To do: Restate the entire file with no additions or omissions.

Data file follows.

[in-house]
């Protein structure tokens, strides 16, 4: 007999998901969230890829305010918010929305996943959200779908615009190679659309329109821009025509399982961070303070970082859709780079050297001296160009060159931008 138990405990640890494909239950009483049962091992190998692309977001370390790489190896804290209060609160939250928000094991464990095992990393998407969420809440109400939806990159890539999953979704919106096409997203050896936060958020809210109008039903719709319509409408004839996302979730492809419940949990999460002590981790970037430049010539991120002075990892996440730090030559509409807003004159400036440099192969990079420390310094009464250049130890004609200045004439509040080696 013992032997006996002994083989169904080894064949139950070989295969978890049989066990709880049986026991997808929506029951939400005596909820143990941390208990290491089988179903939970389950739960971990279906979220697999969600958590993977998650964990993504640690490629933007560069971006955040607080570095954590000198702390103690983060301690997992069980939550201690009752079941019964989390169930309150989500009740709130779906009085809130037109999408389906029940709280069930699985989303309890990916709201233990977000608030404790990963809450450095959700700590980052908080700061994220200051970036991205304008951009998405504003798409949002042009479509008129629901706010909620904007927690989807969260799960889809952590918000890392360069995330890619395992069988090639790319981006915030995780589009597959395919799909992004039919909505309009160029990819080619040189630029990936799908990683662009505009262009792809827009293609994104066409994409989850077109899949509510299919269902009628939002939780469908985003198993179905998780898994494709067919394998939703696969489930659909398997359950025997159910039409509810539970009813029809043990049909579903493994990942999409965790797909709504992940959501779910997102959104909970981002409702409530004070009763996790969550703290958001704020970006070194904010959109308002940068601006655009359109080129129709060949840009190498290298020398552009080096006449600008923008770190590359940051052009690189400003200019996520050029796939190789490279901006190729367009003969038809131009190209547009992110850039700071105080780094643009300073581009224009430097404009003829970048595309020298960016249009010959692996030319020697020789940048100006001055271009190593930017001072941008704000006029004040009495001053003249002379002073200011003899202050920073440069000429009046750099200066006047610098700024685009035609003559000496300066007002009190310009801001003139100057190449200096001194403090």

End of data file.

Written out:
[in-house]
């Protein structure tokens, strides 16, 4: 007999998901969230890829305010918010929305996943959200779908615009190679659309329109821009025509399982961070303070970082859709780079050297001296160009060159931008 138990405990640890494909239950009483049962091992190998692309977001370390790489190896804290209060609160939250928000094991464990095992990393998407969420809440109400939806990159890539999953979704919106096409997203050896936060958020809210109008039903719709319509409408004839996302979730492809419940949990999460002590981790970037430049010539991120002075990892996440730090030559509409807003004159400036440099192969990079420390310094009464250049130890004609200045004439509040080696 013992032997006996002994083989169904080894064949139950070989295969978890049989066990709880049986026991997808929506029951939400005596909820143990941390208990290491089988179903939970389950739960971990279906979220697999969600958590993977998650964990993504640690490629933007560069971006955040607080570095954590000198702390103690983060301690997992069980939550201690009752079941019964989390169930309150989500009740709130779906009085809130037109999408389906029940709280069930699985989303309890990916709201233990977000608030404790990963809450450095959700700590980052908080700061994220200051970036991205304008951009998405504003798409949002042009479509008129629901706010909620904007927690989807969260799960889809952590918000890392360069995330890619395992069988090639790319981006915030995780589009597959395919799909992004039919909505309009160029990819080619040189630029990936799908990683662009505009262009792809827009293609994104066409994409989850077109899949509510299919269902009628939002939780469908985003198993179905998780898994494709067919394998939703696969489930659909398997359950025997159910039409509810539970009813029809043990049909579903493994990942999409965790797909709504992940959501779910997102959104909970981002409702409530004070009763996790969550703290958001704020970006070194904010959109308002940068601006655009359109080129129709060949840009190498290298020398552009080096006449600008923008770190590359940051052009690189400003200019996520050029796939190789490279901006190729367009003969038809131009190209547009992110850039700071105080780094643009300073581009224009430097404009003829970048595309020298960016249009010959692996030319020697020789940048100006001055271009190593930017001072941008704000006029004040009495001053003249002379002073200011003899202050920073440069000429009046750099200066006047610098700024685009035609003559000496300066007002009190310009801001003139100057190449200096001194403090």